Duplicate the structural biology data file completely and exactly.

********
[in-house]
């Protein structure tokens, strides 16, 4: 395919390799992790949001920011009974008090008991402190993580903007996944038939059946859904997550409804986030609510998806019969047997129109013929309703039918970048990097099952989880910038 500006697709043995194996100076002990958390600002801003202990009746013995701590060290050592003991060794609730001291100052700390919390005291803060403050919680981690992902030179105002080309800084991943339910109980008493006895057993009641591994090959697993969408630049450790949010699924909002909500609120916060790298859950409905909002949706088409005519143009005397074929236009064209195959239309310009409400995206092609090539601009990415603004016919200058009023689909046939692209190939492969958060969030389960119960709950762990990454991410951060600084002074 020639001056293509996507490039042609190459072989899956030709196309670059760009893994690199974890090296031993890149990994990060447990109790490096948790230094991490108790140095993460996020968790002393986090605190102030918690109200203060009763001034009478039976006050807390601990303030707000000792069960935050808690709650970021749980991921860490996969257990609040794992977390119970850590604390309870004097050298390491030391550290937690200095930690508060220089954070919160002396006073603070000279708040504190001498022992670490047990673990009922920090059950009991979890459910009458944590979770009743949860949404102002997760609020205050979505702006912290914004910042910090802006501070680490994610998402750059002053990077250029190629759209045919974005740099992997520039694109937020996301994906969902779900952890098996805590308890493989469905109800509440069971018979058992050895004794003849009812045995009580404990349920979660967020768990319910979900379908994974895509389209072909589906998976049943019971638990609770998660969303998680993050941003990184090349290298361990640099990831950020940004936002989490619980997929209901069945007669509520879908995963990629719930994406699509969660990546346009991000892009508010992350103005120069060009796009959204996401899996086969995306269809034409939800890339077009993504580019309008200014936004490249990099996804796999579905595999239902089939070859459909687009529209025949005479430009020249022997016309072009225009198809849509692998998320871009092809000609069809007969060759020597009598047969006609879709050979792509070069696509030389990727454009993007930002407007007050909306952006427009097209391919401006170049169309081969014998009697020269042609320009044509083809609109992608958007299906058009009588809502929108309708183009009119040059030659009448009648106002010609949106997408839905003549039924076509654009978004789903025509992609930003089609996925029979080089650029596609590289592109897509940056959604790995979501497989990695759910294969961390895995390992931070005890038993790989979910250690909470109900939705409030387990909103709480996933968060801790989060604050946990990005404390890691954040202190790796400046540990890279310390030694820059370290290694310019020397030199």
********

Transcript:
[in-house]
């Protein structure tokens, strides 16, 4: 395919390799992790949001920011009974008090008991402190993580903007996944038939059946859904997550409804986030609510998806019969047997129109013929309703039918970048990097099952989880910038 500006697709043995194996100076002990958390600002801003202990009746013995701590060290050592003991060794609730001291100052700390919390005291803060403050919680981690992902030179105002080309800084991943339910109980008493006895057993009641591994090959697993969408630049450790949010699924909002909500609120916060790298859950409905909002949706088409005519143009005397074929236009064209195959239309310009409400995206092609090539601009990415603004016919200058009023689909046939692209190939492969958060969030389960119960709950762990990454991410951060600084002074 020639001056293509996507490039042609190459072989899956030709196309670059760009893994690199974890090296031993890149990994990060447990109790490096948790230094991490108790140095993460996020968790002393986090605190102030918690109200203060009763001034009478039976006050807390601990303030707000000792069960935050808690709650970021749980991921860490996969257990609040794992977390119970850590604390309870004097050298390491030391550290937690200095930690508060220089954070919160002396006073603070000279708040504190001498022992670490047990673990009922920090059950009991979890459910009458944590979770009743949860949404102002997760609020205050979505702006912290914004910042910090802006501070680490994610998402750059002053990077250029190629759209045919974005740099992997520039694109937020996301994906969902779900952890098996805590308890493989469905109800509440069971018979058992050895004794003849009812045995009580404990349920979660967020768990319910979900379908994974895509389209072909589906998976049943019971638990609770998660969303998680993050941003990184090349290298361990640099990831950020940004936002989490619980997929209901069945007669509520879908995963990629719930994406699509969660990546346009991000892009508010992350103005120069060009796009959204996401899996086969995306269809034409939800890339077009993504580019309008200014936004490249990099996804796999579905595999239902089939070859459909687009529209025949005479430009020249022997016309072009225009198809849509692998998320871009092809000609069809007969060759020597009598047969006609879709050979792509070069696509030389990727454009993007930002407007007050909306952006427009097209391919401006170049169309081969014998009697020269042609320009044509083809609109992608958007299906058009009588809502929108309708183009009119040059030659009448009648106002010609949106997408839905003549039924076509654009978004789903025509992609930003089609996925029979080089650029596609590289592109897509940056959604790995979501497989990695759910294969961390895995390992931070005890038993790989979910250690909470109900939705409030387990909103709480996933968060801790989060604050946990990005404390890691954040202190790796400046540990890279310390030694820059370290290694310019020397030199």